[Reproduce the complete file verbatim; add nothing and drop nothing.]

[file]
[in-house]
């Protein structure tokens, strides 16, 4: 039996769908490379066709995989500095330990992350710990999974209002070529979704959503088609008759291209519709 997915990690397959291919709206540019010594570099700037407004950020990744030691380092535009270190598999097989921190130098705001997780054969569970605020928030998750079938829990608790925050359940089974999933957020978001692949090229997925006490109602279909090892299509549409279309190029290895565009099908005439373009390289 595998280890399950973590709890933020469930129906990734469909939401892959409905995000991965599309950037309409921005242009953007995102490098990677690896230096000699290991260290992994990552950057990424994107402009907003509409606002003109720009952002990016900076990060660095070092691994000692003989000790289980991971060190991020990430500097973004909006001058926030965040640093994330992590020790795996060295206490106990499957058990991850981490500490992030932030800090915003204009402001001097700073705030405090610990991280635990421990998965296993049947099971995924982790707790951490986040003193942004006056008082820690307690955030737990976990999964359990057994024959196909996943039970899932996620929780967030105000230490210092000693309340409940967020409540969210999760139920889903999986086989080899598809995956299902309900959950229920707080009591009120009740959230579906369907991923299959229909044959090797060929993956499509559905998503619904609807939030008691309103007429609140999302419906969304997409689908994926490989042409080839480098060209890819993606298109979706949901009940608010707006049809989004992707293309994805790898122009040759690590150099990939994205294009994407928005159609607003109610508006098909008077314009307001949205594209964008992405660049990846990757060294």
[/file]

[in-house]
């Protein structure tokens, strides 16, 4: 039996769908490379066709995989500095330990992350710990999974209002070529979704959503088609008759291209519709 997915990690397959291919709206540019010594570099700037407004950020990744030691380092535009270190598999097989921190130098705001997780054969569970605020928030998750079938829990608790925050359940089974999933957020978001692949090229997925006490109602279909090892299509549409279309190029290895565009099908005439373009390289 595998280890399950973590709890933020469930129906990734469909939401892959409905995000991965599309950037309409921005242009953007995102490098990677690896230096000699290991260290992994990552950057990424994107402009907003509409606002003109720009952002990016900076990060660095070092691994000692003989000790289980991971060190991020990430500097973004909006001058926030965040640093994330992590020790795996060295206490106990499957058990991850981490500490992030932030800090915003204009402001001097700073705030405090610990991280635990421990998965296993049947099971995924982790707790951490986040003193942004006056008082820690307690955030737990976990999964359990057994024959196909996943039970899932996620929780967030105000230490210092000693309340409940967020409540969210999760139920889903999986086989080899598809995956299902309900959950229920707080009591009120009740959230579906369907991923299959229909044959090797060929993956499509559905998503619904609807939030008691309103007429609140999302419906969304997409689908994926490989042409080839480098060209890819993606298109979706949901009940608010707006049809989004992707293309994805790898122009040759690590150099990939994205294009994407928005159609607003109610508006098909008077314009307001949205594209964008992405660049990846990757060294």